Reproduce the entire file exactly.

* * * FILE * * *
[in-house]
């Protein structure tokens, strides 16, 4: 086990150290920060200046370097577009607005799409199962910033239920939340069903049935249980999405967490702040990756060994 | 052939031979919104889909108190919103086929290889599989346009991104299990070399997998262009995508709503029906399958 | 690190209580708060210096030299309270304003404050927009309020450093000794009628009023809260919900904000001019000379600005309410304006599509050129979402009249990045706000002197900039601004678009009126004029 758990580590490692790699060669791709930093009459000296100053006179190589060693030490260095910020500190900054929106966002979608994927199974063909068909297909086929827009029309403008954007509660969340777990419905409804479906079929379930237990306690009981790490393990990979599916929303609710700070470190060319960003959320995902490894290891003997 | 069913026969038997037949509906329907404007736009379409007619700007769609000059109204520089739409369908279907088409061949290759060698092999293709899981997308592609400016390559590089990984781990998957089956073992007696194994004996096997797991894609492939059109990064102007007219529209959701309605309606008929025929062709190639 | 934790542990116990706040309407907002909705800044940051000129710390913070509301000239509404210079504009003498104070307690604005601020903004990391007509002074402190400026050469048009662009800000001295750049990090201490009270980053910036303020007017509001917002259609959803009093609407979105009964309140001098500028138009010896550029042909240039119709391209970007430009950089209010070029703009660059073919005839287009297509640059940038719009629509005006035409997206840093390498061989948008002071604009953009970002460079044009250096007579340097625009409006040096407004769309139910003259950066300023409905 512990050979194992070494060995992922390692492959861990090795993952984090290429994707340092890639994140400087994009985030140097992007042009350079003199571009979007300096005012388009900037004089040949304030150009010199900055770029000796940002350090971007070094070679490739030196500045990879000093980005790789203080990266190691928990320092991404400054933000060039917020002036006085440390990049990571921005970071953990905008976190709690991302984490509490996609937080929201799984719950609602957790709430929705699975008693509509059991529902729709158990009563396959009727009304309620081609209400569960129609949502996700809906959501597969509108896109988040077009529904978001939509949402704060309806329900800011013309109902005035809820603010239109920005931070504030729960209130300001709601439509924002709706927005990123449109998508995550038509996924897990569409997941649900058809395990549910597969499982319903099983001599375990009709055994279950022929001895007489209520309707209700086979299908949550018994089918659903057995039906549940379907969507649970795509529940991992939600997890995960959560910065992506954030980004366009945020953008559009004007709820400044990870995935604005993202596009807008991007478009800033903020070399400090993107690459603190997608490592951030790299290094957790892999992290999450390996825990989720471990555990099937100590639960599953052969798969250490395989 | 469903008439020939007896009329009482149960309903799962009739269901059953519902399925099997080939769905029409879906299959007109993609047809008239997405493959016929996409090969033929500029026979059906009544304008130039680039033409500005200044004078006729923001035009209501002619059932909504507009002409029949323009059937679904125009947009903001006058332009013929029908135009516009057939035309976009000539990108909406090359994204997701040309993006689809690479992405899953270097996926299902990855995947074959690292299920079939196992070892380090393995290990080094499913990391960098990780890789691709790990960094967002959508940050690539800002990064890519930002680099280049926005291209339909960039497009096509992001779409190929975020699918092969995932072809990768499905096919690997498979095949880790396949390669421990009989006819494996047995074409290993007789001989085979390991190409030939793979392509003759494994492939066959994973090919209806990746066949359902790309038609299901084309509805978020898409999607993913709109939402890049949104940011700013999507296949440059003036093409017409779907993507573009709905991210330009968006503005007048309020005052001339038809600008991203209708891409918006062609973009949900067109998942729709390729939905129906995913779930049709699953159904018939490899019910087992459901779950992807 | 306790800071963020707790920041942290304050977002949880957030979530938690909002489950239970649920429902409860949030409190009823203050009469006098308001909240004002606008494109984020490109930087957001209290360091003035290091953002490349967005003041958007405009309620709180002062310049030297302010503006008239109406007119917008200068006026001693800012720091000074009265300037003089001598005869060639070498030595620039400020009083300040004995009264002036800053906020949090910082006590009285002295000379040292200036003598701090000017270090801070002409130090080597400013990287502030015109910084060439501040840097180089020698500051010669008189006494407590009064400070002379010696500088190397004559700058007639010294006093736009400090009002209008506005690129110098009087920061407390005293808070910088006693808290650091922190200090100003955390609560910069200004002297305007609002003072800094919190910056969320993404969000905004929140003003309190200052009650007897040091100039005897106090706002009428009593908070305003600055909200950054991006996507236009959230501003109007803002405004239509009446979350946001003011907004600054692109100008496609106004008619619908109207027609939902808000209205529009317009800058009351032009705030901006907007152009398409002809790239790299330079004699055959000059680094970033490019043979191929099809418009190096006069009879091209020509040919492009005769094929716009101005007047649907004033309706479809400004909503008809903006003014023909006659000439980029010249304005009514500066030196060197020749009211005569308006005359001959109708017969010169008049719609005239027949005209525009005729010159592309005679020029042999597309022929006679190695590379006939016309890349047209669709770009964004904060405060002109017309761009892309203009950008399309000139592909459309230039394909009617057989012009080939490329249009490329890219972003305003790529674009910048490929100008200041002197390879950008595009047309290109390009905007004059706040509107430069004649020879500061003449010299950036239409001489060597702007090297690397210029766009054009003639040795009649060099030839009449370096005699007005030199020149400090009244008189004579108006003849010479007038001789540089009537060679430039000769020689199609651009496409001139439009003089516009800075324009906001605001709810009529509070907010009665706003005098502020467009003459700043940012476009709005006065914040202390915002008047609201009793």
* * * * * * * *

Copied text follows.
[in-house]
């Protein structure tokens, strides 16, 4: 086990150290920060200046370097577009607005799409199962910033239920939340069903049935249980999405967490702040990756060994 | 052939031979919104889909108190919103086929290889599989346009991104299990070399997998262009995508709503029906399958 | 690190209580708060210096030299309270304003404050927009309020450093000794009628009023809260919900904000001019000379600005309410304006599509050129979402009249990045706000002197900039601004678009009126004029 758990580590490692790699060669791709930093009459000296100053006179190589060693030490260095910020500190900054929106966002979608994927199974063909068909297909086929827009029309403008954007509660969340777990419905409804479906079929379930237990306690009981790490393990990979599916929303609710700070470190060319960003959320995902490894290891003997 | 069913026969038997037949509906329907404007736009379409007619700007769609000059109204520089739409369908279907088409061949290759060698092999293709899981997308592609400016390559590089990984781990998957089956073992007696194994004996096997797991894609492939059109990064102007007219529209959701309605309606008929025929062709190639 | 934790542990116990706040309407907002909705800044940051000129710390913070509301000239509404210079504009003498104070307690604005601020903004990391007509002074402190400026050469048009662009800000001295750049990090201490009270980053910036303020007017509001917002259609959803009093609407979105009964309140001098500028138009010896550029042909240039119709391209970007430009950089209010070029703009660059073919005839287009297509640059940038719009629509005006035409997206840093390498061989948008002071604009953009970002460079044009250096007579340097625009409006040096407004769309139910003259950066300023409905 512990050979194992070494060995992922390692492959861990090795993952984090290429994707340092890639994140400087994009985030140097992007042009350079003199571009979007300096005012388009900037004089040949304030150009010199900055770029000796940002350090971007070094070679490739030196500045990879000093980005790789203080990266190691928990320092991404400054933000060039917020002036006085440390990049990571921005970071953990905008976190709690991302984490509490996609937080929201799984719950609602957790709430929705699975008693509509059991529902729709158990009563396959009727009304309620081609209400569960129609949502996700809906959501597969509108896109988040077009529904978001939509949402704060309806329900800011013309109902005035809820603010239109920005931070504030729960209130300001709601439509924002709706927005990123449109998508995550038509996924897990569409997941649900058809395990549910597969499982319903099983001599375990009709055994279950022929001895007489209520309707209700086979299908949550018994089918659903057995039906549940379907969507649970795509529940991992939600997890995960959560910065992506954030980004366009945020953008559009004007709820400044990870995935604005993202596009807008991007478009800033903020070399400090993107690459603190997608490592951030790299290094957790892999992290999450390996825990989720471990555990099937100590639960599953052969798969250490395989 | 469903008439020939007896009329009482149960309903799962009739269901059953519902399925099997080939769905029409879906299959007109993609047809008239997405493959016929996409090969033929500029026979059906009544304008130039680039033409500005200044004078006729923001035009209501002619059932909504507009002409029949323009059937679904125009947009903001006058332009013929029908135009516009057939035309976009000539990108909406090359994204997701040309993006689809690479992405899953270097996926299902990855995947074959690292299920079939196992070892380090393995290990080094499913990391960098990780890789691709790990960094967002959508940050690539800002990064890519930002680099280049926005291209339909960039497009096509992001779409190929975020699918092969995932072809990768499905096919690997498979095949880790396949390669421990009989006819494996047995074409290993007789001989085979390991190409030939793979392509003759494994492939066959994973090919209806990746066949359902790309038609299901084309509805978020898409999607993913709109939402890049949104940011700013999507296949440059003036093409017409779907993507573009709905991210330009968006503005007048309020005052001339038809600008991203209708891409918006062609973009949900067109998942729709390729939905129906995913779930049709699953159904018939490899019910087992459901779950992807 | 306790800071963020707790920041942290304050977002949880957030979530938690909002489950239970649920429902409860949030409190009823203050009469006098308001909240004002606008494109984020490109930087957001209290360091003035290091953002490349967005003041958007405009309620709180002062310049030297302010503006008239109406007119917008200068006026001693800012720091000074009265300037003089001598005869060639070498030595620039400020009083300040004995009264002036800053906020949090910082006590009285002295000379040292200036003598701090000017270090801070002409130090080597400013990287502030015109910084060439501040840097180089020698500051010669008189006494407590009064400070002379010696500088190397004559700058007639010294006093736009400090009002209008506005690129110098009087920061407390005293808070910088006693808290650091922190200090100003955390609560910069200004002297305007609002003072800094919190910056969320993404969000905004929140003003309190200052009650007897040091100039005897106090706002009428009593908070305003600055909200950054991006996507236009959230501003109007803002405004239509009446979350946001003011907004600054692109100008496609106004008619619908109207027609939902808000209205529009317009800058009351032009705030901006907007152009398409002809790239790299330079004699055959000059680094970033490019043979191929099809418009190096006069009879091209020509040919492009005769094929716009101005007047649907004033309706479809400004909503008809903006003014023909006659000439980029010249304005009514500066030196060197020749009211005569308006005359001959109708017969010169008049719609005239027949005209525009005729010159592309005679020029042999597309022929006679190695590379006939016309890349047209669709770009964004904060405060002109017309761009892309203009950008399309000139592909459309230039394909009617057989012009080939490329249009490329890219972003305003790529674009910048490929100008200041002197390879950008595009047309290109390009905007004059706040509107430069004649020879500061003449010299950036239409001489060597702007090297690397210029766009054009003639040795009649060099030839009449370096005699007005030199020149400090009244008189004579108006003849010479007038001789540089009537060679430039000769020689199609651009496409001139439009003089516009800075324009906001605001709810009529509070907010009665706003005098502020467009003459700043940012476009709005006065914040202390915002008047609201009793």